Miss Piggy Receives Her Feminist Award and Talks About Feminism

Miss Piggy has received her controversial award from Brooklyn’s Sackler Center for Feminist Art during a ceremony this past Thursday. The world-famous celebrity, author and style icon has been added to an illustrious roster of past recipients that include Toni Morrison, Connie Chung, Sandra Day O’Connor and Anita Hill. Elizabeth Sackler, the center’s founder and the presenter of the awards, championed for Miss Piggy’s win. “She has inspired children to be who you are and this squares very directly with feminism,” Sackler told USA Today. Gloria Steinem had the honor of presenting the Muppet with her award.


In an interview with Time, Missy Piggy, described herself as a longtime “ardent feminist and champion of women’s rights. “I believe that any woman who refuses to accept society’s preconceived notions of who or what they can be is a feminist,” she said. “I believe any woman who is willing to struggle, strive—and if necessary learn karate—to make their mark in the world is a feminist. And, yes, I believe that any woman, who cares about her appearance, her star billing and most especially her percentage of the gross, is a feminist. Moi is all of these things.”

Miss Piggy also responded to those who believed the porcine Muppet was undeserving of the award:

“Another reason some refuse to consider moi a feminist is that I do not fit the popular image of a feminist. It’s true, I did not march in women’s-rights parades down Fifth Avenue in the early 1970s. (That was long before I was born.) However, today, in solidarity with my feminist foremothers, I go shopping on Fifth Avenue whenever possible. And it is true, I did not burn my bra. Was this a political statement? No, it was simple common-sense economics. When one pays top dollar for intimate apparel like moi does, setting it ablaze is wasteful, improvident and highly incendiary. And yes, it is true that I am a Porcine American. How can a … ahem, pig … be a feminist? After all, the p word has long been associated with the very antithesis of feminists ‘male chauvinist.’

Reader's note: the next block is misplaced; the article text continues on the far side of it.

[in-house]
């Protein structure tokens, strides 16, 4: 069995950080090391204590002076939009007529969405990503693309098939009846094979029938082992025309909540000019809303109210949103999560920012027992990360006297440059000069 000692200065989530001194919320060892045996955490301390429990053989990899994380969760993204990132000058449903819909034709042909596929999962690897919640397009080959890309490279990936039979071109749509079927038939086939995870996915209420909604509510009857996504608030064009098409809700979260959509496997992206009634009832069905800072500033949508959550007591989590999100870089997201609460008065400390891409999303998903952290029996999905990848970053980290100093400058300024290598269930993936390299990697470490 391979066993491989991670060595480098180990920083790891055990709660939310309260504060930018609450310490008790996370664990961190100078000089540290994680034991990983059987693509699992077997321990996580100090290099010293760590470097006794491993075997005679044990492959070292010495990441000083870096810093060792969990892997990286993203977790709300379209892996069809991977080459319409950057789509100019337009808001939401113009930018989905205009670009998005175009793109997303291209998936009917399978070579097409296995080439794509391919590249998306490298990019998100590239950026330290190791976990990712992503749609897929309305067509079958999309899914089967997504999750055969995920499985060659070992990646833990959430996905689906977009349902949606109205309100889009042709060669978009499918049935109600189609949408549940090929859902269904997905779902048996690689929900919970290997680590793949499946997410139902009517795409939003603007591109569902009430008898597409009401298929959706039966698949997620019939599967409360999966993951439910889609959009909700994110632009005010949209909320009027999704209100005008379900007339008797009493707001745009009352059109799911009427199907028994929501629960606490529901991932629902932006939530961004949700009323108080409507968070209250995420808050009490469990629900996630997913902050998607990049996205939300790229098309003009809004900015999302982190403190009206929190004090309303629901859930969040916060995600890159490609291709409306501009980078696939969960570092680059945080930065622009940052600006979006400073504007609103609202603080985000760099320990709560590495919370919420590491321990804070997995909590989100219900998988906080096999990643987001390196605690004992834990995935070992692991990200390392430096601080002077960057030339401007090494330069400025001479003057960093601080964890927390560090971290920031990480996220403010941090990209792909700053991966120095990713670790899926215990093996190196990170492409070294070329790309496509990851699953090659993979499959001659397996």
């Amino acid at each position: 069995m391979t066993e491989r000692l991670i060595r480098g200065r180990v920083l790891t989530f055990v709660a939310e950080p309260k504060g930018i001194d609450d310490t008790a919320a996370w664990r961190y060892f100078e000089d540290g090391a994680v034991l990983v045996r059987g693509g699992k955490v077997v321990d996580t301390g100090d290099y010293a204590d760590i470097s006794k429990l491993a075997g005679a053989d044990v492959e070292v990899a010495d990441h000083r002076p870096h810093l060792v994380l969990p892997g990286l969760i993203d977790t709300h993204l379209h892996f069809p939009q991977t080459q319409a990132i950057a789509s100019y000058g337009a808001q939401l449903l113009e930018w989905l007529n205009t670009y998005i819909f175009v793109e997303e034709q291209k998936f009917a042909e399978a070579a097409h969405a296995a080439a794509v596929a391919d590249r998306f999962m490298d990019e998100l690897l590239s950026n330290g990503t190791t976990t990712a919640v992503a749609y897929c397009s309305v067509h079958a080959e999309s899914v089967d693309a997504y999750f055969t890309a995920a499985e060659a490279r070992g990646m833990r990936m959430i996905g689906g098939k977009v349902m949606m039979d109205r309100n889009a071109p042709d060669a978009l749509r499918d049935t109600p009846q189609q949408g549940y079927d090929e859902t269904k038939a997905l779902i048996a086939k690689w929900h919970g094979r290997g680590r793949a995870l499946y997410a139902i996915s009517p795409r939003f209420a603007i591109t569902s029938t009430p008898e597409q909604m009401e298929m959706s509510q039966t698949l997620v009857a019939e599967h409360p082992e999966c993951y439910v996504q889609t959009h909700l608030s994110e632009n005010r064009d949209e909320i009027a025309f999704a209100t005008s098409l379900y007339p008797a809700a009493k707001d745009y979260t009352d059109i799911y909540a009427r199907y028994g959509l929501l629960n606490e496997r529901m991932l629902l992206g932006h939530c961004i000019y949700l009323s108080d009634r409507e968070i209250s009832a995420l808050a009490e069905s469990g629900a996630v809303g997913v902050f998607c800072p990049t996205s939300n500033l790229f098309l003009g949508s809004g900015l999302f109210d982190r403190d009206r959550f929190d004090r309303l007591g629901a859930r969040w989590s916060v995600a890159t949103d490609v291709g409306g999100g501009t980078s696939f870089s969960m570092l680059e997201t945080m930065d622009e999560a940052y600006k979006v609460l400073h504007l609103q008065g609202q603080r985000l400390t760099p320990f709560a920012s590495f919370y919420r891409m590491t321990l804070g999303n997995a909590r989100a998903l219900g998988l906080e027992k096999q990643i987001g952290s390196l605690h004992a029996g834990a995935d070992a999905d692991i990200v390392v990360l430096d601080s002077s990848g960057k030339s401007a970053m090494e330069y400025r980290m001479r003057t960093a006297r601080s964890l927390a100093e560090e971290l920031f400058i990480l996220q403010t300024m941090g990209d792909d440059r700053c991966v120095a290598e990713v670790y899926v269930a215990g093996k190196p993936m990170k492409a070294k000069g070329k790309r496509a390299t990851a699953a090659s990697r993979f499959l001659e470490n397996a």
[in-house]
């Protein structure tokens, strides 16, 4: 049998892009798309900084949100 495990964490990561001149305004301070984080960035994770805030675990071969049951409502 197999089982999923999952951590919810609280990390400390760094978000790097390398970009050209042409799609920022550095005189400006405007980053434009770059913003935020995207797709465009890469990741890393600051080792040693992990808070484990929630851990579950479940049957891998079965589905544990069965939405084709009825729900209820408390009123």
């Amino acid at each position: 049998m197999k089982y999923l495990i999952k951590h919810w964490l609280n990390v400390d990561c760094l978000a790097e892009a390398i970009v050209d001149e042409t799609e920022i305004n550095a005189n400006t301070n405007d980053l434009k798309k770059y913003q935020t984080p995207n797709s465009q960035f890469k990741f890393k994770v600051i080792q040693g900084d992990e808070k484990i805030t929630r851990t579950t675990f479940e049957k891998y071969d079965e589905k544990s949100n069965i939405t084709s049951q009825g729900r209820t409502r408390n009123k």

This, alas, is a vestige of latent ‘species-ism.’ Sure, there are male chauvinist pigs, but there are also male chauvinist humans and, on very rare occasions and at their own peril, male chauvinist amphibians. Let us not besmirch an entire species because of the sins of a few.”

And her final thoughts:

“Yet one last question remains: What is the future of feminism? The answer is obvious — feminism’s future must be proud, positive, powerful, perseverant, and, wherever possible, alliterative. It must believe in itself, share its triumphs, overcome its setbacks and inspire future generations. I must, in other words, be a lot like … moi.”

Image via Getty.

Contact the author at marie.lodi@jezebel.com.

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